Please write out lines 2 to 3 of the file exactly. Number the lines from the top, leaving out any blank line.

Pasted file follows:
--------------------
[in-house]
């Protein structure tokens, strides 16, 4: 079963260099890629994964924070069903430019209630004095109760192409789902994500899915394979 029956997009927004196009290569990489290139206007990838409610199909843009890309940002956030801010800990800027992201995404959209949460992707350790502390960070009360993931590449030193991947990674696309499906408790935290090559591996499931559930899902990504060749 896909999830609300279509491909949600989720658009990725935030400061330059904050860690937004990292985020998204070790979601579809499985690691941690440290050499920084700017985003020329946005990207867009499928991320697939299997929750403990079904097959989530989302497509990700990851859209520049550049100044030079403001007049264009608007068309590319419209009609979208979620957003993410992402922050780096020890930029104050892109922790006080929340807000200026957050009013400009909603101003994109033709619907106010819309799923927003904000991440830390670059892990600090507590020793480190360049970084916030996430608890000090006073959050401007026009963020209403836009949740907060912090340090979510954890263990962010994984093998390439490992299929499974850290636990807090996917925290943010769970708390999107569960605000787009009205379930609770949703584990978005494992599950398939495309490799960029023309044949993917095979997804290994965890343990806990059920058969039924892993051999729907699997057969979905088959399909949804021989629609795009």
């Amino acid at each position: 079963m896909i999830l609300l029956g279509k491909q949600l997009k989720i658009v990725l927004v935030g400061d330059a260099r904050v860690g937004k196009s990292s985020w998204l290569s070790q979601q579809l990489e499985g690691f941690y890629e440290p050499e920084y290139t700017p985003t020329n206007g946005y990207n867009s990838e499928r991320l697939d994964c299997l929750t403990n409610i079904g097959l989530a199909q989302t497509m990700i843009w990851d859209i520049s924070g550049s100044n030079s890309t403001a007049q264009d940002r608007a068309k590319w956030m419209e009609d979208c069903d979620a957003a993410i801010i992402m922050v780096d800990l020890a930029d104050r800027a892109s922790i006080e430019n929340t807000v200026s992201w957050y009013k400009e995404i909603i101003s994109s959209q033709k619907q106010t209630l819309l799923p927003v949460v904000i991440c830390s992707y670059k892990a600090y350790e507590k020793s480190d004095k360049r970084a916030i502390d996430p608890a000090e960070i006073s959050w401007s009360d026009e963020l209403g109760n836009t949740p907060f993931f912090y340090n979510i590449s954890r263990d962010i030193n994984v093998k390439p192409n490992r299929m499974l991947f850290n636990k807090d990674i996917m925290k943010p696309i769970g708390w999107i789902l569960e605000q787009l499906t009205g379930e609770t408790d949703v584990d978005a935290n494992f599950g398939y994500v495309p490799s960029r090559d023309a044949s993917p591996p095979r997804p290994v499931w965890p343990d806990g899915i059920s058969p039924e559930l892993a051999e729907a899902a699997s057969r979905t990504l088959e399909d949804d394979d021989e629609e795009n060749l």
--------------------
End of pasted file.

């Protein structure tokens, strides 16, 4: 079963260099890629994964924070069903430019209630004095109760192409789902994500899915394979 029956997009927004196009290569990489290139206007990838409610199909843009890309940002956030801010800990800027992201995404959209949460992707350790502390960070009360993931590449030193991947990674696309499906408790935290090559591996499931559930899902990504060749 896909999830609300279509491909949600989720658009990725935030400061330059904050860690937004990292985020998204070790979601579809499985690691941690440290050499920084700017985003020329946005990207867009499928991320697939299997929750403990079904097959989530989302497509990700990851859209520049550049100044030079403001007049264009608007068309590319419209009609979208979620957003993410992402922050780096020890930029104050892109922790006080929340807000200026957050009013400009909603101003994109033709619907106010819309799923927003904000991440830390670059892990600090507590020793480190360049970084916030996430608890000090006073959050401007026009963020209403836009949740907060912090340090979510954890263990962010994984093998390439490992299929499974850290636990807090996917925290943010769970708390999107569960605000787009009205379930609770949703584990978005494992599950398939495309490799960029023309044949993917095979997804290994965890343990806990059920058969039924892993051999729907699997057969979905088959399909949804021989629609795009």
């Amino acid at each position: 079963m896909i999830l609300l029956g279509k491909q949600l997009k989720i658009v990725l927004v935030g400061d330059a260099r904050v860690g937004k196009s990292s985020w998204l290569s070790q979601q579809l990489e499985g690691f941690y890629e440290p050499e920084y290139t700017p985003t020329n206007g946005y990207n867009s990838e499928r991320l697939d994964c299997l929750t403990n409610i079904g097959l989530a199909q989302t497509m990700i843009w990851d859209i520049s924070g550049s100044n030079s890309t403001a007049q264009d940002r608007a068309k590319w956030m419209e009609d979208c069903d979620a957003a993410i801010i992402m922050v780096d800990l020890a930029d104050r800027a892109s922790i006080e430019n929340t807000v200026s992201w957050y009013k400009e995404i909603i101003s994109s959209q033709k619907q106010t209630l819309l799923p927003v949460v904000i991440c830390s992707y670059k892990a600090y350790e507590k020793s480190d004095k360049r970084a916030i502390d996430p608890a000090e960070i006073s959050w401007s009360d026009e963020l209403g109760n836009t949740p907060f993931f912090y340090n979510i590449s954890r263990d962010i030193n994984v093998k390439p192409n490992r299929m499974l991947f850290n636990k807090d990674i996917m925290k943010p696309i769970g708390w999107i789902l569960e605000q787009l499906t009205g379930e609770t408790d949703v584990d978005a935290n494992f599950g398939y994500v495309p490799s960029r090559d023309a044949s993917p591996p095979r997804p290994v499931w965890p343990d806990g899915i059920s058969p039924e559930l892993a051999e729907a899902a699997s057969r979905t990504l088959e399909d949804d394979d021989e629609e795009n060749l």